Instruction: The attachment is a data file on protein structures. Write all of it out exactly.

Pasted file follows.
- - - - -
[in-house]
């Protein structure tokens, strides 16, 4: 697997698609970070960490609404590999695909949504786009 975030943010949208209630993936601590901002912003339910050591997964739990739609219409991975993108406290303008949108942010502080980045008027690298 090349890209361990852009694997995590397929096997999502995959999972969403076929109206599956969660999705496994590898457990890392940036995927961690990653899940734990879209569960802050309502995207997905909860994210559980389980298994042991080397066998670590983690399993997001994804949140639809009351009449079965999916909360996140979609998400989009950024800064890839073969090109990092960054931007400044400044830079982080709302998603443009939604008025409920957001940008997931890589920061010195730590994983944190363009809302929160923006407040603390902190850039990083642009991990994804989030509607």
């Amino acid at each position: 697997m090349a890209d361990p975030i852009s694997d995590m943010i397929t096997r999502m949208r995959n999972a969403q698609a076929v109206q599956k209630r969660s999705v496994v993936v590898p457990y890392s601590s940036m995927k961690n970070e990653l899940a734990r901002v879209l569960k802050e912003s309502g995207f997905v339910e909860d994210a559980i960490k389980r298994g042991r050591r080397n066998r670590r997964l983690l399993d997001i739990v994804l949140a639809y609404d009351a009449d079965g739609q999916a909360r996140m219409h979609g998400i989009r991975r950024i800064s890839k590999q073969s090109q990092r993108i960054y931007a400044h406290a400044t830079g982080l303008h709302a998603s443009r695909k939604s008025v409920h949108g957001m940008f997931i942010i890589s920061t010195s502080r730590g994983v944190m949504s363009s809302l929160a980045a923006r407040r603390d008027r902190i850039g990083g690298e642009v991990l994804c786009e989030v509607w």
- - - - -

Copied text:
[in-house]
């Protein structure tokens, strides 16, 4: 697997698609970070960490609404590999695909949504786009 975030943010949208209630993936601590901002912003339910050591997964739990739609219409991975993108406290303008949108942010502080980045008027690298 090349890209361990852009694997995590397929096997999502995959999972969403076929109206599956969660999705496994590898457990890392940036995927961690990653899940734990879209569960802050309502995207997905909860994210559980389980298994042991080397066998670590983690399993997001994804949140639809009351009449079965999916909360996140979609998400989009950024800064890839073969090109990092960054931007400044400044830079982080709302998603443009939604008025409920957001940008997931890589920061010195730590994983944190363009809302929160923006407040603390902190850039990083642009991990994804989030509607």
């Amino acid at each position: 697997m090349a890209d361990p975030i852009s694997d995590m943010i397929t096997r999502m949208r995959n999972a969403q698609a076929v109206q599956k209630r969660s999705v496994v993936v590898p457990y890392s601590s940036m995927k961690n970070e990653l899940a734990r901002v879209l569960k802050e912003s309502g995207f997905v339910e909860d994210a559980i960490k389980r298994g042991r050591r080397n066998r670590r997964l983690l399993d997001i739990v994804l949140a639809y609404d009351a009449d079965g739609q999916a909360r996140m219409h979609g998400i989009r991975r950024i800064s890839k590999q073969s090109q990092r993108i960054y931007a400044h406290a400044t830079g982080l303008h709302a998603s443009r695909k939604s008025v409920h949108g957001m940008f997931i942010i890589s920061t010195s502080r730590g994983v944190m949504s363009s809302l929160a980045a923006r407040r603390d008027r902190i850039g990083g690298e642009v991990l994804c786009e989030v509607w």